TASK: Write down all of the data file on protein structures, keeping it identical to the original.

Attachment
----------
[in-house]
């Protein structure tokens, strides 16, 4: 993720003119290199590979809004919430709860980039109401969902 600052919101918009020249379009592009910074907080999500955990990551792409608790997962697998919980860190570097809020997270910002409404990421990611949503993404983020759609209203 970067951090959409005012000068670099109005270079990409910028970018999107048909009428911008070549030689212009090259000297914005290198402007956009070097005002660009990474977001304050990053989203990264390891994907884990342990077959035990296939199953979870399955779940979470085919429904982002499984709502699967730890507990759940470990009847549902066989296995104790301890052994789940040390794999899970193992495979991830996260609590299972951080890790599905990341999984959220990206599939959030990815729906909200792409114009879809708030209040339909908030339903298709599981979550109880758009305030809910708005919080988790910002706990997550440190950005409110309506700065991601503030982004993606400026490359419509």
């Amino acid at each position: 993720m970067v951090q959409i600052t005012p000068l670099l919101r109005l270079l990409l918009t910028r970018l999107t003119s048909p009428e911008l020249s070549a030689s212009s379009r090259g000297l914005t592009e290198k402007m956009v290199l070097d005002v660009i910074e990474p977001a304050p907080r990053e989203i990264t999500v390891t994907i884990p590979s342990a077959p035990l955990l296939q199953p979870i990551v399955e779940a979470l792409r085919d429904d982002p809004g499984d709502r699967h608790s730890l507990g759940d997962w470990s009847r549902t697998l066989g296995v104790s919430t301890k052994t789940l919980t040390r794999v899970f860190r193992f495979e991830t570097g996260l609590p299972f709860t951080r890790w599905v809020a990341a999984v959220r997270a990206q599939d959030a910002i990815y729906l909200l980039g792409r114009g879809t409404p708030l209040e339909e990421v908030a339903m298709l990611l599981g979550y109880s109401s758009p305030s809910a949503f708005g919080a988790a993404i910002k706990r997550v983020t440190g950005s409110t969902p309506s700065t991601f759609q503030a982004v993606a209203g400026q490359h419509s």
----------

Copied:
[in-house]
């Protein structure tokens, strides 16, 4: 993720003119290199590979809004919430709860980039109401969902 600052919101918009020249379009592009910074907080999500955990990551792409608790997962697998919980860190570097809020997270910002409404990421990611949503993404983020759609209203 970067951090959409005012000068670099109005270079990409910028970018999107048909009428911008070549030689212009090259000297914005290198402007956009070097005002660009990474977001304050990053989203990264390891994907884990342990077959035990296939199953979870399955779940979470085919429904982002499984709502699967730890507990759940470990009847549902066989296995104790301890052994789940040390794999899970193992495979991830996260609590299972951080890790599905990341999984959220990206599939959030990815729906909200792409114009879809708030209040339909908030339903298709599981979550109880758009305030809910708005919080988790910002706990997550440190950005409110309506700065991601503030982004993606400026490359419509």
């Amino acid at each position: 993720m970067v951090q959409i600052t005012p000068l670099l919101r109005l270079l990409l918009t910028r970018l999107t003119s048909p009428e911008l020249s070549a030689s212009s379009r090259g000297l914005t592009e290198k402007m956009v290199l070097d005002v660009i910074e990474p977001a304050p907080r990053e989203i990264t999500v390891t994907i884990p590979s342990a077959p035990l955990l296939q199953p979870i990551v399955e779940a979470l792409r085919d429904d982002p809004g499984d709502r699967h608790s730890l507990g759940d997962w470990s009847r549902t697998l066989g296995v104790s919430t301890k052994t789940l919980t040390r794999v899970f860190r193992f495979e991830t570097g996260l609590p299972f709860t951080r890790w599905v809020a990341a999984v959220r997270a990206q599939d959030a910002i990815y729906l909200l980039g792409r114009g879809t409404p708030l209040e339909e990421v908030a339903m298709l990611l599981g979550y109880s109401s758009p305030s809910a949503f708005g919080a988790a993404i910002k706990r997550v983020t440190g950005s409110t969902p309506s700065t991601f759609q503030a982004v993606a209203g400026q490359h419509s």